10 October 1933: A United Air Lines Boeing 247, civil registration NC13304, was on Trip 23, a scheduled transcontinental flight from Newark, New Jersey to Oakland, California, with intermediate stops at Cleveland, Ohio, and Chicago, Illinois. The airliner, which had been in service only six months, was carrying a crew of three with four passengers.
While enroute from Cleveland to Chicago, NC13304 exploded in mid-air. It crashed near Jackson Township, approximately five miles southeast of Chesterton, Indiana. There was a second explosion after the crash. All seven persons aboard were killed.
NC13304, serial number 1685, was the fourth Model 247 to be built. The Boeing 247 is considered to be the first modern airliner because of its all-metal, semi-monocoque construction, cantilevered wing and retractable landing gear. It was 50 mph faster than its contemporaries, and could climb on one engine with a full load. It carried a pilot, co-pilot, flight attendant and up to ten passengers.
The Boeing 247 was powered by two air-cooled, supercharged 1,343.80-cubic-inch-displacement (22.021 liter) Pratt & Whitney Wasp S1H1 nine-cylinder radial engines with a compression ratio of 6:1. The S1H1 was a direct-drive engine. It had a Normal Power rating of 550 horsepower at 2,200 r.p.m., at 8,000 feet (2,438 meters), and 600 horsepower at 2,250 r.p.m for takeoff. The engine was 3 feet, 6.94 inches (1.091 meters) long, 4 feet, 3.75 inches (1.314 meters) in diameter, and weighed 864 pounds (392 kilograms).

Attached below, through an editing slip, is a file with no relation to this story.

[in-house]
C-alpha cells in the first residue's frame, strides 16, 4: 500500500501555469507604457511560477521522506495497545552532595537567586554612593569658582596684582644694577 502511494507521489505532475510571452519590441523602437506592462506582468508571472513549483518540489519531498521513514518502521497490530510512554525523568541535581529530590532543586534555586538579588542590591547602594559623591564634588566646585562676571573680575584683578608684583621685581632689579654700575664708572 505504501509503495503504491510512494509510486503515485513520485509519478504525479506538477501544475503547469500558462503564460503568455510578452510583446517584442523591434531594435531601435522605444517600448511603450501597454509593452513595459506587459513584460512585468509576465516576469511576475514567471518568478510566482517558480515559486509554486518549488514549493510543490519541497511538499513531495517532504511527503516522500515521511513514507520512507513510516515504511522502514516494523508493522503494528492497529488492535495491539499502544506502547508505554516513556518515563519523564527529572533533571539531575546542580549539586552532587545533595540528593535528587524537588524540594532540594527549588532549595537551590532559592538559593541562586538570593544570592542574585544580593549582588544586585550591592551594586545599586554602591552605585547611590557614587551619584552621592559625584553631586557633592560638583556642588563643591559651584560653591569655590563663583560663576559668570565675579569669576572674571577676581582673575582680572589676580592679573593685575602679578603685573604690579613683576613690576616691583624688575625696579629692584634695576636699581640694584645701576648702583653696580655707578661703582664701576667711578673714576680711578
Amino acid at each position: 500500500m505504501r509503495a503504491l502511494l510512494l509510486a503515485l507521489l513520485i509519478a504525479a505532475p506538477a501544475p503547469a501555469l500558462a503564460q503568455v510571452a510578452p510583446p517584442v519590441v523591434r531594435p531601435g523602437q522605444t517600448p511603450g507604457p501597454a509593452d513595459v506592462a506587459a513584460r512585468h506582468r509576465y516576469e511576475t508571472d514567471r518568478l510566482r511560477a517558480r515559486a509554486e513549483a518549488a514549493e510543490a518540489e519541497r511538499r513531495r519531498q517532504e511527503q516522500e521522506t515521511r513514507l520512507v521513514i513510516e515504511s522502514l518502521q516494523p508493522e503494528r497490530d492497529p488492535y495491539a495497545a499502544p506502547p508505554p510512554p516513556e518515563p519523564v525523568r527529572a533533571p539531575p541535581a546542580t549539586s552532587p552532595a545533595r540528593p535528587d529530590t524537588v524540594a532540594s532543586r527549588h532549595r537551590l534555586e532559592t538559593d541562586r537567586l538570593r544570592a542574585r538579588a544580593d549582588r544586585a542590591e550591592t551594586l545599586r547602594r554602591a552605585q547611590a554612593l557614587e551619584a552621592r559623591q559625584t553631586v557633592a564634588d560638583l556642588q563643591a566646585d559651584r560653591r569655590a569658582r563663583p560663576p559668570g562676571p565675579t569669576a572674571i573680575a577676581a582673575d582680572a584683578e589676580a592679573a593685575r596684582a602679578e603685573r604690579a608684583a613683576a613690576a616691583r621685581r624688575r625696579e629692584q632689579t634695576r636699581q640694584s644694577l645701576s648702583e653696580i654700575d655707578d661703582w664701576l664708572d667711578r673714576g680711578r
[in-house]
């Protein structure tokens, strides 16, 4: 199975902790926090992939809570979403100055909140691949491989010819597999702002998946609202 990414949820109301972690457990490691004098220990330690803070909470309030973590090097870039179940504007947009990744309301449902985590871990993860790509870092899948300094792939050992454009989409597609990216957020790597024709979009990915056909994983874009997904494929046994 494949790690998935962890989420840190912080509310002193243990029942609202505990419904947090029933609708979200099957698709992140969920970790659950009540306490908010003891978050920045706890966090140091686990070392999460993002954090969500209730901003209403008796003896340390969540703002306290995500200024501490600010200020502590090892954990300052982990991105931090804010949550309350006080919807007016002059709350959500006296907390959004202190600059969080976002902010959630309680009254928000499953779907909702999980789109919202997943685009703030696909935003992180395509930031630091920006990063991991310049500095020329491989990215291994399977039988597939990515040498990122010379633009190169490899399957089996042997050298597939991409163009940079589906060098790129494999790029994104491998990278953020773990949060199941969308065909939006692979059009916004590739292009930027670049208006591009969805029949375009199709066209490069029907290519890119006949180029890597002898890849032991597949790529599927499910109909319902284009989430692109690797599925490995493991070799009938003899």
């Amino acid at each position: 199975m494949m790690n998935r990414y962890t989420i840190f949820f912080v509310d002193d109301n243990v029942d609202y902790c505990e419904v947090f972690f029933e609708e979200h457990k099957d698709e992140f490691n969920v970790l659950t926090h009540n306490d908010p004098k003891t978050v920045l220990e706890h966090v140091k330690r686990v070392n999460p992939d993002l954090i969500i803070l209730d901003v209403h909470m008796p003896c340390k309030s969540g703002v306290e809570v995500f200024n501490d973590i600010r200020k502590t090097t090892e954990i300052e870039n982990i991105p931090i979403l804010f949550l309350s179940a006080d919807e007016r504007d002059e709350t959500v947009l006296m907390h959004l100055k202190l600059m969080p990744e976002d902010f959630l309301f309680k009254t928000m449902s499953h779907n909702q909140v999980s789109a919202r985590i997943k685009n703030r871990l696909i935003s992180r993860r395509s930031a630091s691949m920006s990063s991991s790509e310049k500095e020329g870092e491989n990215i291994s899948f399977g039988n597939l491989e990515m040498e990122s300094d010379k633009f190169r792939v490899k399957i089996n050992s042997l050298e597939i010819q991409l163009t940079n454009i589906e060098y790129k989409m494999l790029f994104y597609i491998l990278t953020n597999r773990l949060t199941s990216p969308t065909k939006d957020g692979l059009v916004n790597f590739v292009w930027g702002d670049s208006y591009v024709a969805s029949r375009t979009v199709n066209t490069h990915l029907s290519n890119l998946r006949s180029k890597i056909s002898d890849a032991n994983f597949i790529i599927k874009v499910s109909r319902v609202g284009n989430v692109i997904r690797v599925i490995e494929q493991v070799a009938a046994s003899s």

The Boeing 247 had a maximum speed of 200 miles per hour (320 kilometers per hour) with a cruising speed of 188 miles per hour (304 kilometers per hour). It had a range of 745 miles (1,200 kilometers) and a service ceiling of 25,400 feet (7,260 meters).
The investigation determined that the airliner’s tail had been blown off by a nitroglycerin bomb which had been placed in the baggage compartment.
The pilots had closed both throttles, turned off the magneto switches and pulled the master switch prior to impact.
This was the first proven case of a commercial aircraft destroyed by sabotage. No suspects or motive for the crime were ever discovered.
© 2016, Bryan R. Swopesby